A grilled cheese sandwich with burn marks, resembling the image of the Virgin Mary, sells for $28,000 on Ebay. A woman makes the news for claiming to see the ghost of a long-dead relative in the fog outside her house. You lie down in the grass on a sunny day and point out a cloud that’s shaped like Darth Vader’s head to your friend. Why do people seem to recognize faces in their surroundings so often?
Since people are social creatures, their brains are evolutionarily wired to recognize faces, especially other human faces. In human history, it’s been less potentially harmful to be overly cautious because you think you see enemy tribes and predators everywhere than to be completely oblivious to the lion that’s stalking you. Thus, the facial-recognition mechanism tends to be overactive in people, leading them to see things like the Virgin Mary in their grilled cheese sandwiches.
Pareidolia is the tendency to pick out meaningful patterns or recognizable images from sets of random data. Face-pareidolia is one of the most common kinds of pareidolia, where a person specifically thinks they see faces when presented with ambiguous visual data.
In astrophysicist Carl Sagan’s 1995 book, A Demon-Haunted World: Science as a Candle in the Dark, he first made an evolutionary explanation for why people experience pareidolia. He theorized that for survival purposes, humans needed to quickly identify faces in poor visibility to determine if the newcomer is a friend or enemy. Also, he argued that parents formed stronger bonds of affection with children that easily recognized them than with children who were slow in recognition. Thus, it’s advantageous to have pareidolia and be super perceptive of images that look like faces.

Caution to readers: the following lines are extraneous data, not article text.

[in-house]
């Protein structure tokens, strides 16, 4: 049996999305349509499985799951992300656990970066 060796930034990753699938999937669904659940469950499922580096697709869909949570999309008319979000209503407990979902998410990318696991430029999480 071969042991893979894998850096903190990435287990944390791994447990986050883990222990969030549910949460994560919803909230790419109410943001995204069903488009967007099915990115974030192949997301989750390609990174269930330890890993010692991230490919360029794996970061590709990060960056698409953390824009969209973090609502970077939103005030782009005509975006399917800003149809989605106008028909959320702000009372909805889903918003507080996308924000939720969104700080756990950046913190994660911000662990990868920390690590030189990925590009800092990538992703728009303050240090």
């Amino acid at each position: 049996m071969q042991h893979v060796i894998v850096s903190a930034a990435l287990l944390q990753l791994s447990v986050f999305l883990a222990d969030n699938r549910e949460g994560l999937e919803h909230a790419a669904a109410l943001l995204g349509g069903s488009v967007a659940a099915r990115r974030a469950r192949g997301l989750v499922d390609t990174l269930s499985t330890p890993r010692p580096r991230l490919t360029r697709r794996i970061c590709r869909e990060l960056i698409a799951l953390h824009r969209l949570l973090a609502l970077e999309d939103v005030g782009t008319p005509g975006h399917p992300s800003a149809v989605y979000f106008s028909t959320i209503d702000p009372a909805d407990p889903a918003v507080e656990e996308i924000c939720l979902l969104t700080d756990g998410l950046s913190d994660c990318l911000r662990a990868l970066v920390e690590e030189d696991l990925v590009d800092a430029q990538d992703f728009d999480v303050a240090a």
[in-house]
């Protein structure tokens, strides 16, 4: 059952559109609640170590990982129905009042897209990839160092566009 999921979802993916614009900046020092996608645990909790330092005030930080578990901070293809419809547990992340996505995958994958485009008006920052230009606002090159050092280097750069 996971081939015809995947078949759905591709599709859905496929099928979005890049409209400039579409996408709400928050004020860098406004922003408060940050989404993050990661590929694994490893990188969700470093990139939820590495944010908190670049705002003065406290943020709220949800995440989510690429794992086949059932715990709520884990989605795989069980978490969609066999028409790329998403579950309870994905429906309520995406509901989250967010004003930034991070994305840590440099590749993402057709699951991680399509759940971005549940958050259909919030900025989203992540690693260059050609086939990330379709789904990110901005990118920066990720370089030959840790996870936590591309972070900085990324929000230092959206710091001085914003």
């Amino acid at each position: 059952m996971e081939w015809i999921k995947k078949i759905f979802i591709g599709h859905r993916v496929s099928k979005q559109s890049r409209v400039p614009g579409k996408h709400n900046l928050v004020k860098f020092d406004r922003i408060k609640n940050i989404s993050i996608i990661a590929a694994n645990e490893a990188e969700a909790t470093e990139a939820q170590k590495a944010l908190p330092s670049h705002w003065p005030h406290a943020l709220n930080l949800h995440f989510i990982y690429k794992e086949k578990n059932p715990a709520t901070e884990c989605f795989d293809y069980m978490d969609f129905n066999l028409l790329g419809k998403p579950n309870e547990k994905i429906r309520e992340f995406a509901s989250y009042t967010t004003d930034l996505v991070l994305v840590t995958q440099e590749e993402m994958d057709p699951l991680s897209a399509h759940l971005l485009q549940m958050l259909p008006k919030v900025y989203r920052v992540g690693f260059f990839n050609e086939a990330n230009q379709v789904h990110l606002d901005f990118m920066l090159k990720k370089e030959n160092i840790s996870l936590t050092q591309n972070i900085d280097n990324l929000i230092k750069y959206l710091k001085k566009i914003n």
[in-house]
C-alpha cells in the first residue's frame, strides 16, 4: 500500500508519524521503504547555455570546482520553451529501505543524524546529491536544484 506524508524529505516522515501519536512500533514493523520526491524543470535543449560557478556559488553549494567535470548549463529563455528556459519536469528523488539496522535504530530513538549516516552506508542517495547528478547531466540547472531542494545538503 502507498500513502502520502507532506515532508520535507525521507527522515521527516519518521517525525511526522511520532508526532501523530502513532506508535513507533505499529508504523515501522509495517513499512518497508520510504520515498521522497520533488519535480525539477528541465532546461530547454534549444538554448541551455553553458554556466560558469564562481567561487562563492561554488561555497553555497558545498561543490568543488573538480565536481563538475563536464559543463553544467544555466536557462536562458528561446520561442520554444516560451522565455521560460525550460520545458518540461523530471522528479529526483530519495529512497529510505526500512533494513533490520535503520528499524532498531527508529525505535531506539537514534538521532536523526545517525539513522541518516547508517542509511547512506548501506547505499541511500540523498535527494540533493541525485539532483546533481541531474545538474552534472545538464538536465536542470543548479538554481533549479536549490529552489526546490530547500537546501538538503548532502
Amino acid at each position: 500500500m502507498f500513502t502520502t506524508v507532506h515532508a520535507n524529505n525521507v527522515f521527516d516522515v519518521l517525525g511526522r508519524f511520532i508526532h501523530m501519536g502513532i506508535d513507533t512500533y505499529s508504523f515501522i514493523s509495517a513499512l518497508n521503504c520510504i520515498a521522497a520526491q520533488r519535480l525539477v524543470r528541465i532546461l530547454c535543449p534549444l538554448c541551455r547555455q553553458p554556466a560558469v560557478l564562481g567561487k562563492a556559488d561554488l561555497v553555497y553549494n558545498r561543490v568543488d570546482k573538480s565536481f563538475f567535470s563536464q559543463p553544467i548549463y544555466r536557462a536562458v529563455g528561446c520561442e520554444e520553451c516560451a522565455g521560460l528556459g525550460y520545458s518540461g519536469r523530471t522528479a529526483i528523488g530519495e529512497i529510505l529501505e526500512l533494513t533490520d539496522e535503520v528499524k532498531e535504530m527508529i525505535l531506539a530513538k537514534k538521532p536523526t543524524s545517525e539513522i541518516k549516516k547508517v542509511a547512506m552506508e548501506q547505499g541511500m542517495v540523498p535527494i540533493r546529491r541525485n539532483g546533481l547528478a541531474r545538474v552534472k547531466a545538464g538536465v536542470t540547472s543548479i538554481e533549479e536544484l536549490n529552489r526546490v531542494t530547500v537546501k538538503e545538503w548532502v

Pareidolia doesn’t only come in the form of overactive facial recognition – it refers to the tendency to mistakenly identify any objects, creatures, or even spoken messages from random visual or auditory data. In the news, we often hear about horrific cases where police open fire on unarmed, innocent black youths, claiming that they thought these adolescents were holding weapons. Some of these cases occur at night, in low lighting and poor visibility, and the victim of police brutality is holding some other object, like a wallet or a pack of Skittles, that is supposedly mistaken for a weapon. These examples show the effects of pareidolia working together with various other racial stereotypes and cognitive biases. Hopefully, spreading awareness about pareidolia will make you think twice about your split-second perceptions of reality before you act on them.